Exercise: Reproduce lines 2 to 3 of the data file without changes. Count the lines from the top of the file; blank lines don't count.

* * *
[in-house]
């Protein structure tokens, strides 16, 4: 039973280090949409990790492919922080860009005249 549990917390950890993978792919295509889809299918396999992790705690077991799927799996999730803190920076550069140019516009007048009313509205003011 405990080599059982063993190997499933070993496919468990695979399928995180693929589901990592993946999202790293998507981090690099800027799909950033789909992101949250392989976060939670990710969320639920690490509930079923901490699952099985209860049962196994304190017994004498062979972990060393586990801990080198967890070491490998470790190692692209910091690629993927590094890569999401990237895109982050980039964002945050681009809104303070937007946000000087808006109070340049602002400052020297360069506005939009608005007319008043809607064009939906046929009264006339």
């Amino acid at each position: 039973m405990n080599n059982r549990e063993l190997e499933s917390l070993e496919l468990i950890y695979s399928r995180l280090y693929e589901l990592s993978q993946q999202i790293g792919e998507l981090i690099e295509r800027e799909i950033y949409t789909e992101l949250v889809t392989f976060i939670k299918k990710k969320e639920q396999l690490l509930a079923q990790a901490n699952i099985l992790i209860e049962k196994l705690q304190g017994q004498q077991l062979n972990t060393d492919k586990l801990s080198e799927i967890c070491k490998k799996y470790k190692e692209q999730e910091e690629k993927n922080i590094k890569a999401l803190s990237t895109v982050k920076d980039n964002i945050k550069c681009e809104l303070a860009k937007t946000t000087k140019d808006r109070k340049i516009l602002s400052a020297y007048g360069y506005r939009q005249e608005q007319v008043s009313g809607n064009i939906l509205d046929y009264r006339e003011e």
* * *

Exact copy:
């Protein structure tokens, strides 16, 4: 039973280090949409990790492919922080860009005249 549990917390950890993978792919295509889809299918396999992790705690077991799927799996999730803190920076550069140019516009007048009313509205003011 405990080599059982063993190997499933070993496919468990695979399928995180693929589901990592993946999202790293998507981090690099800027799909950033789909992101949250392989976060939670990710969320639920690490509930079923901490699952099985209860049962196994304190017994004498062979972990060393586990801990080198967890070491490998470790190692692209910091690629993927590094890569999401990237895109982050980039964002945050681009809104303070937007946000000087808006109070340049602002400052020297360069506005939009608005007319008043809607064009939906046929009264006339």
């Amino acid at each position: 039973m405990n080599n059982r549990e063993l190997e499933s917390l070993e496919l468990i950890y695979s399928r995180l280090y693929e589901l990592s993978q993946q999202i790293g792919e998507l981090i690099e295509r800027e799909i950033y949409t789909e992101l949250v889809t392989f976060i939670k299918k990710k969320e639920q396999l690490l509930a079923q990790a901490n699952i099985l992790i209860e049962k196994l705690q304190g017994q004498q077991l062979n972990t060393d492919k586990l801990s080198e799927i967890c070491k490998k799996y470790k190692e692209q999730e910091e690629k993927n922080i590094k890569a999401l803190s990237t895109v982050k920076d980039n964002i945050k550069c681009e809104l303070a860009k937007t946000t000087k140019d808006r109070k340049i516009l602002s400052a020297y007048g360069y506005r939009q005249e608005q007319v008043s009313g809607n064009i939906l509205d046929y009264r006339e003011e």